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Re: [KWChoir] PDFs of Pennsic 36 Program

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  • chrissings@juno.com
    Great! Which ones? (Let me guess...Contate Domino and O Magnum?) I ve actually directed (and have sung) 4 of the 7 pieces before. -- Christine Bakken/Bridget
    Message 1 of 16 , Feb 19, 2007
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      Great!  Which ones?  (Let me guess...Contate Domino and O Magnum?)

      I've actually directed (and have sung) 4 of the 7 pieces before. 

      -- Christine Bakken/Bridget <clysne@...> wrote:

      Hey after looking at the songs.  I actually already knew 2 of the songs.
       
      Bridget

      "chrissings@ juno.com" <Chrissings@juno. com> wrote:
      Yup.  Here ya go!
      Cantate Domino
      This is the Day
      Adoramus Te
      Psalm 96 Chantez a Dieu
      O Magnum Mysterium
      Musica Die Gans Lieblich Kunst
      Tu es Petrus
       


      -- HEL <helthehorrible@ yahoo.com> wrote:
      Do you have the song order decided yet?

      HEL





      In Service to a Dream,

      Christine Bakken

      SCA Name: Bridget

      Where from: Northshield (Grand Forks, ND)

       

       


      TV dinner still cooling?
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    • Christine Bakken/Bridget
      Let s This is the day and adroamus te lets see it s been few years since I did they last one but I still remember the latin, So that is one not to worry
      Message 2 of 16 , Feb 19, 2007
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        Let's This is the day
        and
        adroamus te
         
        lets see it's been few years since I did they last one but I still remember the latin,  So that is one not to worry about.
        I have never done geremen before its not very popular up here in ND.  But latin was.
         
        Christine

        "chrissings@..." <Chrissings@...> wrote:
        Great!  Which ones?  (Let me guess...Contate Domino and O Magnum?)
        I've actually directed (and have sung) 4 of the 7 pieces before. 

        -- Christine Bakken/Bridget <clysne@yahoo. com> wrote:
        Hey after looking at the songs.  I actually already knew 2 of the songs.
         
        Bridget

        "chrissings@ juno.com" <Chrissings@juno. com> wrote:
        Yup.  Here ya go!
        Cantate Domino
        This is the Day
        Adoramus Te
        Psalm 96 Chantez a Dieu
        O Magnum Mysterium
        Musica Die Gans Lieblich Kunst
        Tu es Petrus
         


        -- HEL <helthehorrible@ yahoo.com> wrote:
        Do you have the song order decided yet?

        HEL





        In Service to a Dream,
        Christine Bakken
        SCA Name: Bridget
        Where from: Northshield (Grand Forks, ND)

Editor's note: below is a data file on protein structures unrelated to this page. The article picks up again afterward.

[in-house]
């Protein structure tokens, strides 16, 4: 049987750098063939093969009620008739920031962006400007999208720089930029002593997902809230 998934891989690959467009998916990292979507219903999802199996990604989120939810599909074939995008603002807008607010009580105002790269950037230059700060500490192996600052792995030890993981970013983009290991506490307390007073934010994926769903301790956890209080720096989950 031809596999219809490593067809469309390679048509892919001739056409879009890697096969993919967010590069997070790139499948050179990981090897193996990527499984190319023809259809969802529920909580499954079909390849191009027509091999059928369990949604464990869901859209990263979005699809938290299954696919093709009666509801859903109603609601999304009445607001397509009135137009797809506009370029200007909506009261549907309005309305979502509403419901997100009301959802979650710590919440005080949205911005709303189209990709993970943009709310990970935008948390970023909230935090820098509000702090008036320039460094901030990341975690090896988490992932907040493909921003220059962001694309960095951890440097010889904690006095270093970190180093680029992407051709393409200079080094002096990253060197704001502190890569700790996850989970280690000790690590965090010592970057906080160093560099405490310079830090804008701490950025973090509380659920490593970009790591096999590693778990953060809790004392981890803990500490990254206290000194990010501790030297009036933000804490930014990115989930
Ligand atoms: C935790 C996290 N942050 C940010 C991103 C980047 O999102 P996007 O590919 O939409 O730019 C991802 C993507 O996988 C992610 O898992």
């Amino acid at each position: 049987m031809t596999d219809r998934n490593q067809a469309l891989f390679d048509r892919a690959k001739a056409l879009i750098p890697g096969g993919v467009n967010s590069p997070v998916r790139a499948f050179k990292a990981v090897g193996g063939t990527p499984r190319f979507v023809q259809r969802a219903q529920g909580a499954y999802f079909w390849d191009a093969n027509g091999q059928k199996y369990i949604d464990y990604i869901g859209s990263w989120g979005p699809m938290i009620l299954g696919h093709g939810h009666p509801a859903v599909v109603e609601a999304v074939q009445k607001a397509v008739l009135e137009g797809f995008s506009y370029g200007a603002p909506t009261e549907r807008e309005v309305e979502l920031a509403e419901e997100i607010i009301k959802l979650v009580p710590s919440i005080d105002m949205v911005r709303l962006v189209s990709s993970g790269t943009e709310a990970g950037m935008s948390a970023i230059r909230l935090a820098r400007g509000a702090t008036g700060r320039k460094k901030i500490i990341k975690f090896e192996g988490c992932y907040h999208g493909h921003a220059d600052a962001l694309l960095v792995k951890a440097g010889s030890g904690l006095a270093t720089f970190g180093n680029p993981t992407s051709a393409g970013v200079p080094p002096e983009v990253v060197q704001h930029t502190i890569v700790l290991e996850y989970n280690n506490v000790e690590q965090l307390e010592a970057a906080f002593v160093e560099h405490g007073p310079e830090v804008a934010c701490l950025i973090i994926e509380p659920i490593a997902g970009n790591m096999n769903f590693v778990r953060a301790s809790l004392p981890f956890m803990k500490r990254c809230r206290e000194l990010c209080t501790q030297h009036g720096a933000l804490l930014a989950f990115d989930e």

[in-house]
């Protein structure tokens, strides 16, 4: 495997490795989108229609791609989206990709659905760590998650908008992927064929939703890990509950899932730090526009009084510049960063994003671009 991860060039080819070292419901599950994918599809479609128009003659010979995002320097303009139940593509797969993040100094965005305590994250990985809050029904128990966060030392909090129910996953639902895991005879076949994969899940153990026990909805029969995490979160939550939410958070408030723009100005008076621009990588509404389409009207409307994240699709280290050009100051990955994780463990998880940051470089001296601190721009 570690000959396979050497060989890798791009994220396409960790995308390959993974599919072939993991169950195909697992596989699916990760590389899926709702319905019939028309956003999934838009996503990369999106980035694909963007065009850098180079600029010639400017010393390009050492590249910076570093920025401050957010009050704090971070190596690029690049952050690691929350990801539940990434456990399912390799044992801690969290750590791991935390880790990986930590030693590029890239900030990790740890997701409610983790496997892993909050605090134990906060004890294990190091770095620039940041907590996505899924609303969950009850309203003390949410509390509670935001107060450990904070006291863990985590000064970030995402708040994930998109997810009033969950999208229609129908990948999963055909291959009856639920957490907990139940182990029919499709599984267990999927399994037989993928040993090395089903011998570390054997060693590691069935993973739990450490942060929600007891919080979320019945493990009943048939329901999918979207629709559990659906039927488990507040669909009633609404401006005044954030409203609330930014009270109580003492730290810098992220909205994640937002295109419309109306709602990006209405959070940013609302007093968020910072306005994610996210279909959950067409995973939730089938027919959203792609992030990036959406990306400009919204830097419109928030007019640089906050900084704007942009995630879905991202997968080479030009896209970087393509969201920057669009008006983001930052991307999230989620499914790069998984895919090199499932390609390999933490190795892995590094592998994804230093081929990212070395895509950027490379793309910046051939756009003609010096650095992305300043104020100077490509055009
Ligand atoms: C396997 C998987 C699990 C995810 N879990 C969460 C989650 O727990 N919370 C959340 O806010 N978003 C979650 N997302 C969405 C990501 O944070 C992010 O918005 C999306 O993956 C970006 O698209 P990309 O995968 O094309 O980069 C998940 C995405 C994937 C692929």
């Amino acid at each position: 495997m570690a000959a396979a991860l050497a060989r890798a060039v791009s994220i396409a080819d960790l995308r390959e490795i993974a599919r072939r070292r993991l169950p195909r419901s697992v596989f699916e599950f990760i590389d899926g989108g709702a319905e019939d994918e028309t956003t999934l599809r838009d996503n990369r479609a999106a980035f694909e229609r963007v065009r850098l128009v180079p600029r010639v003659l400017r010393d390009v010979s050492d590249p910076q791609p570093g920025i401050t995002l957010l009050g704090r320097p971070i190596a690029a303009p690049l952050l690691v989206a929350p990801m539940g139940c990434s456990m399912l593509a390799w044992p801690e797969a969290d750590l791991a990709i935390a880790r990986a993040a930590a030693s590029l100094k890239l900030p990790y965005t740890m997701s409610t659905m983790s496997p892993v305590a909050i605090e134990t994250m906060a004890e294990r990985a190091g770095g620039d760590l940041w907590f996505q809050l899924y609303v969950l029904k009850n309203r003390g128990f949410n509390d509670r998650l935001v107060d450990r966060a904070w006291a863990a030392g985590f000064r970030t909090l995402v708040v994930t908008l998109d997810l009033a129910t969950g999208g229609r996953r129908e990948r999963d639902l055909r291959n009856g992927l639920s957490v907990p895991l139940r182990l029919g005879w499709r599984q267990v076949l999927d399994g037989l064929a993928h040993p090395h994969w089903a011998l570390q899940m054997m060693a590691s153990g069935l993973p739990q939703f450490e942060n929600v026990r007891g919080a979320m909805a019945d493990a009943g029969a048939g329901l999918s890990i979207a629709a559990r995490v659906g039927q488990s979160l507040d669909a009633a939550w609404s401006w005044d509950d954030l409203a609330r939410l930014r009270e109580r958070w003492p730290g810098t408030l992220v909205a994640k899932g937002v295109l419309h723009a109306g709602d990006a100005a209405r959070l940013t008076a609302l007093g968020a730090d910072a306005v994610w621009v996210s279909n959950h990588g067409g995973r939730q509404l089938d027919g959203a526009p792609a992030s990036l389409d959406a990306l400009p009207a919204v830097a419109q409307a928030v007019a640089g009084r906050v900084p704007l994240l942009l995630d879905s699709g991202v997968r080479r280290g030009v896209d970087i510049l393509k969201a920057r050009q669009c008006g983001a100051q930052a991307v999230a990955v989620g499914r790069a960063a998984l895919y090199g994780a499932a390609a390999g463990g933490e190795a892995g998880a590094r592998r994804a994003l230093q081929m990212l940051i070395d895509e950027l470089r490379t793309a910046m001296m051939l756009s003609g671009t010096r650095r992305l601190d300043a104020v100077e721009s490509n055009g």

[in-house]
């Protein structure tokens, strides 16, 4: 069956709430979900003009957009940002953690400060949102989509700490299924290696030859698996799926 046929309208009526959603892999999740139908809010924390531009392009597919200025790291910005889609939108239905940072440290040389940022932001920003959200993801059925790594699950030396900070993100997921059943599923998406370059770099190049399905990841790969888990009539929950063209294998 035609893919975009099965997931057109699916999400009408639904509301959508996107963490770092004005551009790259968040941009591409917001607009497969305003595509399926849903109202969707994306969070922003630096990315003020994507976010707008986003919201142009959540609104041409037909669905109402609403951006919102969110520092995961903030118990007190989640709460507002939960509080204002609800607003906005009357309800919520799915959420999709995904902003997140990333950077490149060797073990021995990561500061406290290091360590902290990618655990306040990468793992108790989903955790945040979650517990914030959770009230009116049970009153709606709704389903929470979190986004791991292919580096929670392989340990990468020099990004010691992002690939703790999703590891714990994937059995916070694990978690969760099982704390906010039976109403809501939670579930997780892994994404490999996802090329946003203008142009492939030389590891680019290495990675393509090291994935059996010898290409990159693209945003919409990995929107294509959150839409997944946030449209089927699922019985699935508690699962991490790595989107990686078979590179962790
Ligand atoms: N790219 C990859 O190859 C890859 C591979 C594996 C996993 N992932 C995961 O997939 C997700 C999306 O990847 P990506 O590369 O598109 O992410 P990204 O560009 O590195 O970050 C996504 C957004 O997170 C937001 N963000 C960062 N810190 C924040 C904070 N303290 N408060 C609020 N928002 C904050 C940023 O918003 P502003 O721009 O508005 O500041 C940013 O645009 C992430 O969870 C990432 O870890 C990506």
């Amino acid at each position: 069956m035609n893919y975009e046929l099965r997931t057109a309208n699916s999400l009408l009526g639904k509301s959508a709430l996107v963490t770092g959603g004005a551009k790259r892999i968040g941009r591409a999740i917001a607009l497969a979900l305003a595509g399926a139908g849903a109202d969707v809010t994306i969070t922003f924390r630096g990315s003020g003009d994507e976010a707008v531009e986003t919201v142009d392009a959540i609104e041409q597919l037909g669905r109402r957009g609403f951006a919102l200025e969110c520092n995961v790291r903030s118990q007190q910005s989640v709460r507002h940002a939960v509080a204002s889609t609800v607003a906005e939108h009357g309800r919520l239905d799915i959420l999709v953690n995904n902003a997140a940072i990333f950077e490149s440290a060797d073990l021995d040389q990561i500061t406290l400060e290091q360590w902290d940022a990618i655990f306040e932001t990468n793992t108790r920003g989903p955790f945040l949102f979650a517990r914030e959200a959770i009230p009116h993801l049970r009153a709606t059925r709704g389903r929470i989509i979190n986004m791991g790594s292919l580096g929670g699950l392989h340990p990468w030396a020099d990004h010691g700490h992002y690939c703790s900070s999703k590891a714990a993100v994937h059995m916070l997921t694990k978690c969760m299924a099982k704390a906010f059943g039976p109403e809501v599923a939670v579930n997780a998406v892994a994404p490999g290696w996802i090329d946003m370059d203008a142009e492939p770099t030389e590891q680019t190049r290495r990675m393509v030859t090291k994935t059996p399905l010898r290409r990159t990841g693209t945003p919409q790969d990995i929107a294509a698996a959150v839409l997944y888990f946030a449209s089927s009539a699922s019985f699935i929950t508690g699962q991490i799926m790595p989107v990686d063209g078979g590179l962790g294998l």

TV dinner still cooling?
        Check out "Tonight's Picks" on Yahoo! TV.




        In Service to a Dream,

        Christine Bakken

        SCA Name: Bridget

        Where from: Northshield (Grand Forks, ND)

         

         


        Food fight? Enjoy some healthy debate
        in the Yahoo! Answers Food & Drink Q&A.

      • chrissings@juno.com
        German tends to be much more challenging that latin. -- Christine Bakken/Bridget wrote: Let s This is the dayandadroamus te lets see it s
        Message 3 of 16 , Feb 19, 2007
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          German tends to be much more challenging that latin.

          -- Christine Bakken/Bridget <clysne@...> wrote:

          Let's This is the day
          and
          adroamus te
           
          lets see it's been few years since I did they last one but I still remember the latin,  So that is one not to worry about.
          I have never done geremen before its not very popular up here in ND.  But latin was.
           
          Christine

          "chrissings@ juno.com" <Chrissings@juno. com> wrote:
          Great!  Which ones?  (Let me guess...Contate Domino and O Magnum?)
          I've actually directed (and have sung) 4 of the 7 pieces before. 

          -- Christine Bakken/Bridget <clysne@yahoo. com> wrote:
          Hey after looking at the songs.  I actually already knew 2 of the songs.
           
          Bridget

          "chrissings@ juno.com" <Chrissings@juno. com> wrote:
          Yup.  Here ya go!
          Cantate Domino
          This is the Day
          Adoramus Te
          Psalm 96 Chantez a Dieu
          O Magnum Mysterium
          Musica Die Gans Lieblich Kunst
          Tu es Petrus
           


          -- HEL <helthehorrible@ yahoo.com> wrote:
          Do you have the song order decided yet?

          HEL





          In Service to a Dream,
          Christine Bakken
          SCA Name: Bridget
          Where from: Northshield (Grand Forks, ND)
           
           

          TV dinner still cooling?
          Check out "Tonight's Picks" on Yahoo! TV.




          In Service to a Dream,

          Christine Bakken

          SCA Name: Bridget

          Where from: Northshield (Grand Forks, ND)

           

           


          Food fight? Enjoy some healthy debate
          in the Yahoo! Answers Food Drink Q&A.

        • William Mauldin
          Here’s a stab at phonetically spelling Musica, Die ganz Lieblich Kunst. Pronounce all letters. Musica = Moo-si-ka short i Die = dee Ganz = gahntz G as in